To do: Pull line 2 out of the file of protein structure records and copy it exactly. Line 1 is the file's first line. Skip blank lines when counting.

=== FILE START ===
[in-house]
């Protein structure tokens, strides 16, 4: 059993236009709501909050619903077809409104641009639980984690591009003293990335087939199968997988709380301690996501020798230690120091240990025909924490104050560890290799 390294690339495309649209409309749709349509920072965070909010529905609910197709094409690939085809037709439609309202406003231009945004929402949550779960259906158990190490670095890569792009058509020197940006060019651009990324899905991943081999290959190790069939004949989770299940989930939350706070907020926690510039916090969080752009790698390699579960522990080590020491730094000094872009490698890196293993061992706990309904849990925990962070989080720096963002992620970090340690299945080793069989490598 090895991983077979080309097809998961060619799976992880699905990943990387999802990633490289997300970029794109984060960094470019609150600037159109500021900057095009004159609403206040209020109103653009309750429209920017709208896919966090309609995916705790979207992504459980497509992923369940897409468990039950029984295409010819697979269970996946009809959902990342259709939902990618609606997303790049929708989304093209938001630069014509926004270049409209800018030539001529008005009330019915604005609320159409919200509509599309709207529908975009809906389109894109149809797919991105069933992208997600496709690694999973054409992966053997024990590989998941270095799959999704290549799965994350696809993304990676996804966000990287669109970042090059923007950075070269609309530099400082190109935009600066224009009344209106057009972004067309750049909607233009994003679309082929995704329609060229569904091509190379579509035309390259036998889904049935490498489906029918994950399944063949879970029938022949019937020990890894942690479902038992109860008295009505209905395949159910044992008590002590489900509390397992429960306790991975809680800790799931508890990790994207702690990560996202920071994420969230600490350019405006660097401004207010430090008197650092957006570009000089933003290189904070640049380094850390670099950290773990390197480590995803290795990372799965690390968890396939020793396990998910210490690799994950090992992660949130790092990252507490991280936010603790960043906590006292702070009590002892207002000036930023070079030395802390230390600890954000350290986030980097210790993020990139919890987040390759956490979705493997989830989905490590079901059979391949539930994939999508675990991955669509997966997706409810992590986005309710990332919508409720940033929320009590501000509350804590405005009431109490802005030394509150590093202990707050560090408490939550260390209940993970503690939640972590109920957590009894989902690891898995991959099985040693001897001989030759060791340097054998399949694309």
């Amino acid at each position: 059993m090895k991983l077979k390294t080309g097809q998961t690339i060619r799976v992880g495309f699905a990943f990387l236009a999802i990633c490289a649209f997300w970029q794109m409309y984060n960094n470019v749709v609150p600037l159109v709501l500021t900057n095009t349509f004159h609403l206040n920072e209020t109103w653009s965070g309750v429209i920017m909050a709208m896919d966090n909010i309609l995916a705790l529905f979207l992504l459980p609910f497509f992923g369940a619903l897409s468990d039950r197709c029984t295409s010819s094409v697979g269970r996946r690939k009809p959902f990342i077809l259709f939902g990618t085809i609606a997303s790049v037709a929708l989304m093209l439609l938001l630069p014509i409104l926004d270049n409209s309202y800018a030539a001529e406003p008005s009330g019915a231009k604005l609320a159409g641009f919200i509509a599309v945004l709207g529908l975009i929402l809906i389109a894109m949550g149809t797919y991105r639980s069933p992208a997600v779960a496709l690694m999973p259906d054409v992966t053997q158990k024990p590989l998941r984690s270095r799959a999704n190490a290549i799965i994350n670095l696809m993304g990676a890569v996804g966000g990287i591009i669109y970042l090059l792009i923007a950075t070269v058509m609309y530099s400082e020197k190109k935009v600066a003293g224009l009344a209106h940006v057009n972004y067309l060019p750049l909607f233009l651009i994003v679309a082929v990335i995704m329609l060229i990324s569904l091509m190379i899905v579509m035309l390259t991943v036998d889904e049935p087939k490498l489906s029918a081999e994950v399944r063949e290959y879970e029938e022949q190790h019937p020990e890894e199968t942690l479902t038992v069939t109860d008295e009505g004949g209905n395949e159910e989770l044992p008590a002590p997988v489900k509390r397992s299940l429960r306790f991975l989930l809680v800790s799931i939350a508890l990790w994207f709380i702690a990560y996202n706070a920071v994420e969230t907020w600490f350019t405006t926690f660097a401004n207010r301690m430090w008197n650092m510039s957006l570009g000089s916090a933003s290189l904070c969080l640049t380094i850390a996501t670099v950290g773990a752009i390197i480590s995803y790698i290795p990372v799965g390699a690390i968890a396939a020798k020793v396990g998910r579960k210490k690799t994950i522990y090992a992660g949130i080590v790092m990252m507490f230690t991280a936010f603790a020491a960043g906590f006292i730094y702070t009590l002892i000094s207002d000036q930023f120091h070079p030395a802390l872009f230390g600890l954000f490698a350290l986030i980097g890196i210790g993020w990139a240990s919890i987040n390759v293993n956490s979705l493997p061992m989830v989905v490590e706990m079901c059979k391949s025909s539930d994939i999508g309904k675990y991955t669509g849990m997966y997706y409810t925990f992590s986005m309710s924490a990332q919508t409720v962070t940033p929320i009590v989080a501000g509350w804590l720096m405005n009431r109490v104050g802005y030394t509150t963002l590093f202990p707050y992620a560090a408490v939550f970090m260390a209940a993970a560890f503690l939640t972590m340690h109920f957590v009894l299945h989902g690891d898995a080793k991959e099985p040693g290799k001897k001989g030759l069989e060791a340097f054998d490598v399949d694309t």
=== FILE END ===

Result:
């Protein structure tokens, strides 16, 4: 059993236009709501909050619903077809409104641009639980984690591009003293990335087939199968997988709380301690996501020798230690120091240990025909924490104050560890290799 390294690339495309649209409309749709349509920072965070909010529905609910197709094409690939085809037709439609309202406003231009945004929402949550779960259906158990190490670095890569792009058509020197940006060019651009990324899905991943081999290959190790069939004949989770299940989930939350706070907020926690510039916090969080752009790698390699579960522990080590020491730094000094872009490698890196293993061992706990309904849990925990962070989080720096963002992620970090340690299945080793069989490598 090895991983077979080309097809998961060619799976992880699905990943990387999802990633490289997300970029794109984060960094470019609150600037159109500021900057095009004159609403206040209020109103653009309750429209920017709208896919966090309609995916705790979207992504459980497509992923369940897409468990039950029984295409010819697979269970996946009809959902990342259709939902990618609606997303790049929708989304093209938001630069014509926004270049409209800018030539001529008005009330019915604005609320159409919200509509599309709207529908975009809906389109894109149809797919991105069933992208997600496709690694999973054409992966053997024990590989998941270095799959999704290549799965994350696809993304990676996804966000990287669109970042090059923007950075070269609309530099400082190109935009600066224009009344209106057009972004067309750049909607233009994003679309082929995704329609060229569904091509190379579509035309390259036998889904049935490498489906029918994950399944063949879970029938022949019937020990890894942690479902038992109860008295009505209905395949159910044992008590002590489900509390397992429960306790991975809680800790799931508890990790994207702690990560996202920071994420969230600490350019405006660097401004207010430090008197650092957006570009000089933003290189904070640049380094850390670099950290773990390197480590995803290795990372799965690390968890396939020793396990998910210490690799994950090992992660949130790092990252507490991280936010603790960043906590006292702070009590002892207002000036930023070079030395802390230390600890954000350290986030980097210790993020990139919890987040390759956490979705493997989830989905490590079901059979391949539930994939999508675990991955669509997966997706409810992590986005309710990332919508409720940033929320009590501000509350804590405005009431109490802005030394509150590093202990707050560090408490939550260390209940993970503690939640972590109920957590009894989902690891898995991959099985040693001897001989030759060791340097054998399949694309």